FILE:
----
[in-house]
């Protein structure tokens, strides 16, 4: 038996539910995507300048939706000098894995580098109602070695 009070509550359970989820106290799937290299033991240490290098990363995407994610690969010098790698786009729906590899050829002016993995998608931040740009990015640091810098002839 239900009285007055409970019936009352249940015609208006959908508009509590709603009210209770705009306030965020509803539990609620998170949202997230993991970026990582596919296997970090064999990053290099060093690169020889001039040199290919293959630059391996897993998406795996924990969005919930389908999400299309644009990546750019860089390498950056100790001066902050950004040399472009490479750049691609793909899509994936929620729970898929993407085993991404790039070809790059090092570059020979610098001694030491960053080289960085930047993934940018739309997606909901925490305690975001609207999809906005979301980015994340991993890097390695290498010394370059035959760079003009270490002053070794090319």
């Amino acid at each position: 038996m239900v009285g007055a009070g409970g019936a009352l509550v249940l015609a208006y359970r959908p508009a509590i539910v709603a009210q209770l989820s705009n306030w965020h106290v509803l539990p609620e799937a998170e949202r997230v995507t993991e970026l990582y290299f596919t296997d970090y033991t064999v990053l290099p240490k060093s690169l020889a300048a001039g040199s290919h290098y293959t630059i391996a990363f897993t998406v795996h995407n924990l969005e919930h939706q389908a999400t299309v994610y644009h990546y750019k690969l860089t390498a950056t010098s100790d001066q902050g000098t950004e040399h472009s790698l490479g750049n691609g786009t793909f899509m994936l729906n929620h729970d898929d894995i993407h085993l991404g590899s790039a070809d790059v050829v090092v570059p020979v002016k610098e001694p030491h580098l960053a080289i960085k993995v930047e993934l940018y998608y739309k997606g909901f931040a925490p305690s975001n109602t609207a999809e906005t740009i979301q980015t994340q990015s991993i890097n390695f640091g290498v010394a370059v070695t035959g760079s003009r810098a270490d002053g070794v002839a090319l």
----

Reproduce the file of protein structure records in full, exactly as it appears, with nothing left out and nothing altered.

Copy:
[in-house]
């Protein structure tokens, strides 16, 4: 038996539910995507300048939706000098894995580098109602070695 009070509550359970989820106290799937290299033991240490290098990363995407994610690969010098790698786009729906590899050829002016993995998608931040740009990015640091810098002839 239900009285007055409970019936009352249940015609208006959908508009509590709603009210209770705009306030965020509803539990609620998170949202997230993991970026990582596919296997970090064999990053290099060093690169020889001039040199290919293959630059391996897993998406795996924990969005919930389908999400299309644009990546750019860089390498950056100790001066902050950004040399472009490479750049691609793909899509994936929620729970898929993407085993991404790039070809790059090092570059020979610098001694030491960053080289960085930047993934940018739309997606909901925490305690975001609207999809906005979301980015994340991993890097390695290498010394370059035959760079003009270490002053070794090319």
């Amino acid at each position: 038996m239900v009285g007055a009070g409970g019936a009352l509550v249940l015609a208006y359970r959908p508009a509590i539910v709603a009210q209770l989820s705009n306030w965020h106290v509803l539990p609620e799937a998170e949202r997230v995507t993991e970026l990582y290299f596919t296997d970090y033991t064999v990053l290099p240490k060093s690169l020889a300048a001039g040199s290919h290098y293959t630059i391996a990363f897993t998406v795996h995407n924990l969005e919930h939706q389908a999400t299309v994610y644009h990546y750019k690969l860089t390498a950056t010098s100790d001066q902050g000098t950004e040399h472009s790698l490479g750049n691609g786009t793909f899509m994936l729906n929620h729970d898929d894995i993407h085993l991404g590899s790039a070809d790059v050829v090092v570059p020979v002016k610098e001694p030491h580098l960053a080289i960085k993995v930047e993934l940018y998608y739309k997606g909901f931040a925490p305690s975001n109602t609207a999809e906005t740009i979301q980015t994340q990015s991993i890097n390695f640091g290498v010394a370059v070695t035959g760079s003009r810098a270490d002053g070794v002839a090319l």